The Department of Disease Control of Thailand (DDC) is advising people to be careful with what they eat this summer to avoid food poisoning and diarrhoea.The Meteorological Department said Thailand has officially entered the summer season since Saturday, with temperatures averaging at 35 degrees Celsius in most areas.DDC director-general Dr Opas Karnkawinpong said people should avoid certain foods to avoid food poisoning.According to DDC, 1.342 million, 1.189 million and 915,289 food poisoning and diarrhoea cases were reported during summer in 2018, 2019 and 2020 respectively.DDC has advised people to avoid the following dishes:
Opas said diners must ensure the food they are served is hot and clean, adding that ice cubes are also carriers of germs.
Thailand’s move to turn cannabis into a cash crop gets underway in earnest on Friday (March 5), with the “360° Cannabis & Hemp for the People” expo in Buriram.
The three-day expo at the Buriram International Circuit will be launched by Public Health Minister Anutin Charnvirakul, a government spokesperson said on Thursday.
It aims to provide a better understanding of how cannabis and hemp can bring huge medical and economic benefits for both Thai producers and consumers.
Visitors and entrepreneurs will be able to attend seminars, exhibitions and free workshops and also sample cannabis products. The focus will be on ways of creating added value from cannabis and also hemp. Certain parts of the cannabis plant were removed from Thailand’s narcotics list in December, opening the way for a medical cannabis business worth an estimated Bt8 billion by 2025. Meanwhile, stocks in large Thai food manufacturers have risen on news that oil from the plant can be used in their products.
The Buri Ram expo is being organised as part of Public Health Ministry efforts to promote the budding cannabis/hemp-related industry as a new economic engine for Thailand.
Thailand’s freedom status has dropped from Partly Free to Not Free among 210 countries and territories in the annual Freedom in the World report collated by Freedom House.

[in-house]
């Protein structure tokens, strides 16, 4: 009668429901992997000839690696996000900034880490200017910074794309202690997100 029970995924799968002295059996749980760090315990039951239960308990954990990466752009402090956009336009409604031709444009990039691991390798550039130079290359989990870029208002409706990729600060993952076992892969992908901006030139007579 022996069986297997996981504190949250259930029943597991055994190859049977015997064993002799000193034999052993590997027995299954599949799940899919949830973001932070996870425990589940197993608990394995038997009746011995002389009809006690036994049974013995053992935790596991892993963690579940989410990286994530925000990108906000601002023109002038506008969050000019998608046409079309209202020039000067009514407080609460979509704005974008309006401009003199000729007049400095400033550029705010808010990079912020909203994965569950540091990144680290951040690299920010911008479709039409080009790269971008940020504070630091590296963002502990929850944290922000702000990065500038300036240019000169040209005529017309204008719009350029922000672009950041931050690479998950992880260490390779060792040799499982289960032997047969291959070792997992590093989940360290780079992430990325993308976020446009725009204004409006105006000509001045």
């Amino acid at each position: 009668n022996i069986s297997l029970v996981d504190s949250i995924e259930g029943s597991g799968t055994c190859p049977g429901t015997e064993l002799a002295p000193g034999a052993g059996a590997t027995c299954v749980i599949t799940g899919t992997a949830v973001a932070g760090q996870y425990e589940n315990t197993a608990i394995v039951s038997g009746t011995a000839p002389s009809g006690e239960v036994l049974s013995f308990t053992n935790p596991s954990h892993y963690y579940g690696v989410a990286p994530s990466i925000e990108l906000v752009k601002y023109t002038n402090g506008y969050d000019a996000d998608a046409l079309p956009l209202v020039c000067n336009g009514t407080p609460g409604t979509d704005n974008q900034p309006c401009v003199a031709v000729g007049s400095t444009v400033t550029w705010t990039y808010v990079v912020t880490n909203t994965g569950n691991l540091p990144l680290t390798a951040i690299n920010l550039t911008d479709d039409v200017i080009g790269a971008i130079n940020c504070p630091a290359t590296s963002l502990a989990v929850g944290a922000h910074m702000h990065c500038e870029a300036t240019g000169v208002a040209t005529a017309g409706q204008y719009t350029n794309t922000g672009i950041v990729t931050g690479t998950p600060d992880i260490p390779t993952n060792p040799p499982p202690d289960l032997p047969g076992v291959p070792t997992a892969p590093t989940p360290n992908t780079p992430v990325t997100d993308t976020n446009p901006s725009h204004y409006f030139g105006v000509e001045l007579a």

The US-based organisation rates people’s access to political rights and civil liberties, including freedom of expression and equality.
A country or territory’s freedom status is categorised as Free, Partly Free and Not Free, and according to the report, less than 20 per cent of people in the world live in free countries. This is the lowest since 1995.
Of the 210 countries and territories rated, 64 are ranked as Not Free – the highest since 2006.
Thailand only earned 5 out of 40 points for political rights, and 25 out of 60 on civil liberties, or a total of just 30 out of 100, which put it in the “not free” category.
“Thailand’s status dropped from Partly Free to Not Free after due to the dissolution of a popular opposition party that had performed well in the 2019 elections, and the military-dominated government’s crackdown on youth-led protests calling for democratic reforms,” Freedom House said.
Mae Sot Hospital in Tak province on the Myanmar border has banned visitors until Monday (March 8) after 19 of its staff came into contact with two Covid-19 patients.
The move was taken to enable disinfection of the hospital, its director Thawatchai Setsuppana said on Thursday.
He explained that two patients had tested positive for Covid-19 after being treated at the hospital. “Three doctors, 11 nurses and 5 patient assistants have been ordered to undergo 14-day quarantine,” he said.
Meanwhile, officials are questioning the two Covid-19 patients in a bid to trace other at-risk contacts.
Separately, Sukhothai Provincial Public Health Office has published the timeline of a Thai casino worker who tested positive after returning from Myanmar.
According to the report, she developed Covid-19 symptoms in Myanmar before entering Thailand via the Mae Sot border crossing on March 1.
She then travelled to her house in Sukhothai’s Ban Nong Ya Plong subdistrict to attend her grandfather’s funeral.